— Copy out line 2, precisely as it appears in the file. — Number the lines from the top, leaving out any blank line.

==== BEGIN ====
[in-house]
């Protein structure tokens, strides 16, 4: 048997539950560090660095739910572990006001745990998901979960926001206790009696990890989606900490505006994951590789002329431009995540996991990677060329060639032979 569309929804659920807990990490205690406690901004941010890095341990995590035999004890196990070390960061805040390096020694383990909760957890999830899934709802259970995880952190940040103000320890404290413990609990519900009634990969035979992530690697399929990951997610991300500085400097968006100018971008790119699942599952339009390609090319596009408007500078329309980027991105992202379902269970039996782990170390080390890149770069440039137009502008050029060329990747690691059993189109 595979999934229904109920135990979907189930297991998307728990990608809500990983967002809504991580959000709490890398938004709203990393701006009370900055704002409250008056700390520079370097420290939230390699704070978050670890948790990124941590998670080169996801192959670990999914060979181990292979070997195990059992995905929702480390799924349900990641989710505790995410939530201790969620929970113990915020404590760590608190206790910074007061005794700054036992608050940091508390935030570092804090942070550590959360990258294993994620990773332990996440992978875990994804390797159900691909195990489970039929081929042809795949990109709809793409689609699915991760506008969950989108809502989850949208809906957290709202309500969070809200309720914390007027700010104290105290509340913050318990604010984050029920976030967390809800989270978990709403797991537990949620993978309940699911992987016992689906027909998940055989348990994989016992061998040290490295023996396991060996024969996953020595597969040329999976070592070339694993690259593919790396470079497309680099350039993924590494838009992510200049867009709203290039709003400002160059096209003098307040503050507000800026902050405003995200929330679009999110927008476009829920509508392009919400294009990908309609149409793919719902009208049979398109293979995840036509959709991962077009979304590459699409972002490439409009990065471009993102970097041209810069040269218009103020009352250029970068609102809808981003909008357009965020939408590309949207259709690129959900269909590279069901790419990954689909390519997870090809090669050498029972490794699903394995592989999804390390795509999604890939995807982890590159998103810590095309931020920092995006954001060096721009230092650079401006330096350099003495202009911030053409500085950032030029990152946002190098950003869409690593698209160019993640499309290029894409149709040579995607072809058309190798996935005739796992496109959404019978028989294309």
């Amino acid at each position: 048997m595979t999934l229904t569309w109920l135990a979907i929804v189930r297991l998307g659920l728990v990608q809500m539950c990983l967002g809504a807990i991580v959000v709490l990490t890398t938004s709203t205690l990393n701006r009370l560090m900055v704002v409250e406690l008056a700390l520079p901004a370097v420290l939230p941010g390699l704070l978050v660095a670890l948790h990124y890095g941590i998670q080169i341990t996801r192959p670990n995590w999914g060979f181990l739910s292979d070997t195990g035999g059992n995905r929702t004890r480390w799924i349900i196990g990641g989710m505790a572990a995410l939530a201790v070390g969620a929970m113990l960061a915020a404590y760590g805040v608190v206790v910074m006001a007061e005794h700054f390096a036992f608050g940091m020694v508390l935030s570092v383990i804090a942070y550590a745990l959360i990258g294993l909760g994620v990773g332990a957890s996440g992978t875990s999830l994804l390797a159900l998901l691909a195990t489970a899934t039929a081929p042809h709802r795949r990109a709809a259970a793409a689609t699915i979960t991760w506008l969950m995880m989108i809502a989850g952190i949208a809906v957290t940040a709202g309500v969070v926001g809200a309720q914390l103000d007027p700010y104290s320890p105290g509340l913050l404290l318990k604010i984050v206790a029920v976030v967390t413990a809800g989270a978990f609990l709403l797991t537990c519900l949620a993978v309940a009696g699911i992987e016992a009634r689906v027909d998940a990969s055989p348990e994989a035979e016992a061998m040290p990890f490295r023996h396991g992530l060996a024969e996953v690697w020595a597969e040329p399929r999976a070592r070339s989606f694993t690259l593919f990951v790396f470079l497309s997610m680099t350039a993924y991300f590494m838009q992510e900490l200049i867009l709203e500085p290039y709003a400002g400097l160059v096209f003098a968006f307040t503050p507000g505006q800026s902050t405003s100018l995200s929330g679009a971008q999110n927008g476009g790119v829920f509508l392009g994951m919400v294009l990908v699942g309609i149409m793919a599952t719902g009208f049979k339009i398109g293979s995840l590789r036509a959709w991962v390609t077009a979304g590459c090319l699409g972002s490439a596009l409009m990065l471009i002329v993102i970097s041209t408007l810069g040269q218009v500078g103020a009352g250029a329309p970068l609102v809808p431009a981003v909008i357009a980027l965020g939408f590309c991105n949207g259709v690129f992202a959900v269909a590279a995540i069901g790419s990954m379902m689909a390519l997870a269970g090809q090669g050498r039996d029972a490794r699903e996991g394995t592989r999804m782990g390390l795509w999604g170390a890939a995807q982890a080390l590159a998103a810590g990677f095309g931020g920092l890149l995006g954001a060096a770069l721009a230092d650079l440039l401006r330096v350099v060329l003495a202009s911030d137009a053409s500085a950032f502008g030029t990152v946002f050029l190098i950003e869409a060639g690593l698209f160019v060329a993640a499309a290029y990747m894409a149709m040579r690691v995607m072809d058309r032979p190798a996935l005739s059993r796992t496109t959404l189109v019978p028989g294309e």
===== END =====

């Protein structure tokens, strides 16, 4: 048997539950560090660095739910572990006001745990998901979960926001206790009696990890989606900490505006994951590789002329431009995540996991990677060329060639032979 569309929804659920807990990490205690406690901004941010890095341990995590035999004890196990070390960061805040390096020694383990909760957890999830899934709802259970995880952190940040103000320890404290413990609990519900009634990969035979992530690697399929990951997610991300500085400097968006100018971008790119699942599952339009390609090319596009408007500078329309980027991105992202379902269970039996782990170390080390890149770069440039137009502008050029060329990747690691059993189109 595979999934229904109920135990979907189930297991998307728990990608809500990983967002809504991580959000709490890398938004709203990393701006009370900055704002409250008056700390520079370097420290939230390699704070978050670890948790990124941590998670080169996801192959670990999914060979181990292979070997195990059992995905929702480390799924349900990641989710505790995410939530201790969620929970113990915020404590760590608190206790910074007061005794700054036992608050940091508390935030570092804090942070550590959360990258294993994620990773332990996440992978875990994804390797159900691909195990489970039929081929042809795949990109709809793409689609699915991760506008969950989108809502989850949208809906957290709202309500969070809200309720914390007027700010104290105290509340913050318990604010984050029920976030967390809800989270978990709403797991537990949620993978309940699911992987016992689906027909998940055989348990994989016992061998040290490295023996396991060996024969996953020595597969040329999976070592070339694993690259593919790396470079497309680099350039993924590494838009992510200049867009709203290039709003400002160059096209003098307040503050507000800026902050405003995200929330679009999110927008476009829920509508392009919400294009990908309609149409793919719902009208049979398109293979995840036509959709991962077009979304590459699409972002490439409009990065471009993102970097041209810069040269218009103020009352250029970068609102809808981003909008357009965020939408590309949207259709690129959900269909590279069901790419990954689909390519997870090809090669050498029972490794699903394995592989999804390390795509999604890939995807982890590159998103810590095309931020920092995006954001060096721009230092650079401006330096350099003495202009911030053409500085950032030029990152946002190098950003869409690593698209160019993640499309290029894409149709040579995607072809058309190798996935005739796992496109959404019978028989294309």